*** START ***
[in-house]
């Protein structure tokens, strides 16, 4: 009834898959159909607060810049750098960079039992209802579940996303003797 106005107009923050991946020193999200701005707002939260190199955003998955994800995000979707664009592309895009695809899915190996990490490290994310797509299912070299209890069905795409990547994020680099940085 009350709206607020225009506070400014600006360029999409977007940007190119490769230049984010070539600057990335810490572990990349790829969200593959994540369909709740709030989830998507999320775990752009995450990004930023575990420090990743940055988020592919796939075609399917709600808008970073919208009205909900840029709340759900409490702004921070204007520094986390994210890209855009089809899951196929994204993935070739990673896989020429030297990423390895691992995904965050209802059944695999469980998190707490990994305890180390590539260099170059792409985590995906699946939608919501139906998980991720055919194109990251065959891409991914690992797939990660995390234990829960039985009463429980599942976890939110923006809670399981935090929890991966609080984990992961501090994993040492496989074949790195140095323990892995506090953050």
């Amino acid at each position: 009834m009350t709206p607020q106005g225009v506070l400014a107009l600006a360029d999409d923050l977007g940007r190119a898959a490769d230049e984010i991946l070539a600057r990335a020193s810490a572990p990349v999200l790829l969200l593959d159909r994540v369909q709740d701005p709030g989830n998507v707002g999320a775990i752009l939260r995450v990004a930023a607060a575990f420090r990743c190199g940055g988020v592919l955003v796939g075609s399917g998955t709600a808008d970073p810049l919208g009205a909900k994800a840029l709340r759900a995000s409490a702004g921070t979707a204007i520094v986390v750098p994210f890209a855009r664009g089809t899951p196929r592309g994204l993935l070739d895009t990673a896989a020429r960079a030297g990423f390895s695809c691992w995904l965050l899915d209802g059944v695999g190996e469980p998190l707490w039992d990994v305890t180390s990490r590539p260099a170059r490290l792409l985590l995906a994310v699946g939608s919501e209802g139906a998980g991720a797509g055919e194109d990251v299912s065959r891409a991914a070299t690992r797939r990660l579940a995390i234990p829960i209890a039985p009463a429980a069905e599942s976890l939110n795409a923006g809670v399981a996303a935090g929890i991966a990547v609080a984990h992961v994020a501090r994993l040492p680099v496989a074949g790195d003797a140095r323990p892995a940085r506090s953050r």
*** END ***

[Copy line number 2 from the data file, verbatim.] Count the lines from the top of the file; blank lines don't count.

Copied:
């Protein structure tokens, strides 16, 4: 009834898959159909607060810049750098960079039992209802579940996303003797 106005107009923050991946020193999200701005707002939260190199955003998955994800995000979707664009592309895009695809899915190996990490490290994310797509299912070299209890069905795409990547994020680099940085 009350709206607020225009506070400014600006360029999409977007940007190119490769230049984010070539600057990335810490572990990349790829969200593959994540369909709740709030989830998507999320775990752009995450990004930023575990420090990743940055988020592919796939075609399917709600808008970073919208009205909900840029709340759900409490702004921070204007520094986390994210890209855009089809899951196929994204993935070739990673896989020429030297990423390895691992995904965050209802059944695999469980998190707490990994305890180390590539260099170059792409985590995906699946939608919501139906998980991720055919194109990251065959891409991914690992797939990660995390234990829960039985009463429980599942976890939110923006809670399981935090929890991966609080984990992961501090994993040492496989074949790195140095323990892995506090953050």